At 13:44 7/28/2001, Zeev Suraski wrote the following:
>At 05:08 27/07/2001, [EMAIL PROTECTED] wrote:
>>Addressed to: Rasmus Lerdorf <[EMAIL PROTECTED]>
>>              <[EMAIL PROTECTED]>
>>> Or you can simply stop these people from using PHP which is another
>>> effect turning off register_globals will have.

Sorry, but that doesn't hold water.

>>> Java does not have this problem because Java is so complex that this
>>> same set of users can not program in Java. Fixing this problem by
>>> making PHP more complex and eliminating these "problem" users is a bad
>>> idea as far as I am concerned.
>NO!! :)  Saying people would stop using PHP (or won't get started) because of this 
>change is a gross exaggeration.  IMHO, the one and only issue at hand here is 
>downwards compatibility, and not usability or ease of use, not even a bit.

register_globals had no effect on my decision to learn PHP, or continue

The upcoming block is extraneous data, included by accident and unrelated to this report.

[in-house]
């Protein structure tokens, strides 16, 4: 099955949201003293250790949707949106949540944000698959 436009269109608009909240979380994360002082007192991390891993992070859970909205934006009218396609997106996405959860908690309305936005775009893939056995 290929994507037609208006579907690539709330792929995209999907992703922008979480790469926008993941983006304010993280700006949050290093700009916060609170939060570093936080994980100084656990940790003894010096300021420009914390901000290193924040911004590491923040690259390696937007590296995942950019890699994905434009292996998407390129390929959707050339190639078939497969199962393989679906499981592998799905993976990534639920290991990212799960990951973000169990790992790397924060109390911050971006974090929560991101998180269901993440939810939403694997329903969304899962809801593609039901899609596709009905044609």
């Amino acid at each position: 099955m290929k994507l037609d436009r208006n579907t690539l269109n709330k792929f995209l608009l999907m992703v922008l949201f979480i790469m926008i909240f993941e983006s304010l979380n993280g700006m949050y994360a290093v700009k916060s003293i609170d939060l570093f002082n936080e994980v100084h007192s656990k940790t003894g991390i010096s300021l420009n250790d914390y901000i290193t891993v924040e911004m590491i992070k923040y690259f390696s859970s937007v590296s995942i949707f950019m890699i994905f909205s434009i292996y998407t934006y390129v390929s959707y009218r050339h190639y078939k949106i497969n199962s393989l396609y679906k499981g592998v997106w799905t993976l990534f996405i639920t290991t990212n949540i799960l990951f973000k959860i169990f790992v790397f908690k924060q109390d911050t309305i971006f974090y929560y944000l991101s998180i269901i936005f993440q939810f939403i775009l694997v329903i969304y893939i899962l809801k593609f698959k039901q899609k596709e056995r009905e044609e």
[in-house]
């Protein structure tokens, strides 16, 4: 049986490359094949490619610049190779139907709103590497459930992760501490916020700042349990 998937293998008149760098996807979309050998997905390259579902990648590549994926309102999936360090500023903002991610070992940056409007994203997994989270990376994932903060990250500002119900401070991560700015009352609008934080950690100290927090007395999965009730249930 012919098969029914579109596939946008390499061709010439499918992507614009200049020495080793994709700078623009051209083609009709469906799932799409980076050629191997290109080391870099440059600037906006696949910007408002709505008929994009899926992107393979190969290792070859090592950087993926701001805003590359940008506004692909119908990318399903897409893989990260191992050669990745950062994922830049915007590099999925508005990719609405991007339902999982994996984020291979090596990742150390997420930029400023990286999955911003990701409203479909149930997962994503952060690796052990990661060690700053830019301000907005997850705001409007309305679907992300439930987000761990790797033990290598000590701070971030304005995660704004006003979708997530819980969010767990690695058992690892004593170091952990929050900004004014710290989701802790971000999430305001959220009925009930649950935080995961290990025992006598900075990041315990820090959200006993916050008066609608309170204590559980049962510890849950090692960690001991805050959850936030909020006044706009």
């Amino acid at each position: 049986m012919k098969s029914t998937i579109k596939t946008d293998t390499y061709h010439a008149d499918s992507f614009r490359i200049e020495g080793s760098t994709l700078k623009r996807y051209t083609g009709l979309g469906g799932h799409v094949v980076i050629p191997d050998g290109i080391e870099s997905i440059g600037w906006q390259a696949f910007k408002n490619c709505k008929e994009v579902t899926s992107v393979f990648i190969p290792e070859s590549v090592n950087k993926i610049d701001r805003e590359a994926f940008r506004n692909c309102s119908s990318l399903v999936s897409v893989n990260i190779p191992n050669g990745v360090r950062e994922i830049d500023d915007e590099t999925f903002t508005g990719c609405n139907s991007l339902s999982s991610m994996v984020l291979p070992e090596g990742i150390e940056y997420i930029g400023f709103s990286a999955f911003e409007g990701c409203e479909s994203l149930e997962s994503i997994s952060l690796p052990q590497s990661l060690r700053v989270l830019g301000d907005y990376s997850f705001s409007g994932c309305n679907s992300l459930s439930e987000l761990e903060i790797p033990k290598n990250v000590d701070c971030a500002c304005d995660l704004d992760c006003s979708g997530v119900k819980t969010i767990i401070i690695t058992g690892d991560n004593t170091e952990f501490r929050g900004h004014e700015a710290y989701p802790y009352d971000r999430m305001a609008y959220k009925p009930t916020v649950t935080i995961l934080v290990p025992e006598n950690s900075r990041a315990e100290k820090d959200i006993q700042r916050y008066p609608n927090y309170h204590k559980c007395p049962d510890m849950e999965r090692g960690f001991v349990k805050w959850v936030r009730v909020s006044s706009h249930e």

using it.


>There are a hell of a lot more cases where using uninitialized variables is entirely 
>secure, than cases where it's not.  As a 'purist' coming from C background, I'd 
>always initialize variables.  PHP users would not.

I had zero C knowledge when I started learning PHP, and I always initialize 
variables in PHP.

>BTW, I'm just being argumentative here.  I personally think that having E_NOTICE on 
>is a very good idea, and that apps should be E_NOTICE-clean.  A great deal of PHP 
>programmers will not agree with me, though, so I haven't made up my mind on whether I 
>support changing this default or not.

I agree with you.

And the eyes of them both were opened and they saw that their files
were world readable and writable, so they chmoded 600 their files.
    - Book of Installation chapt 3 sec 7 

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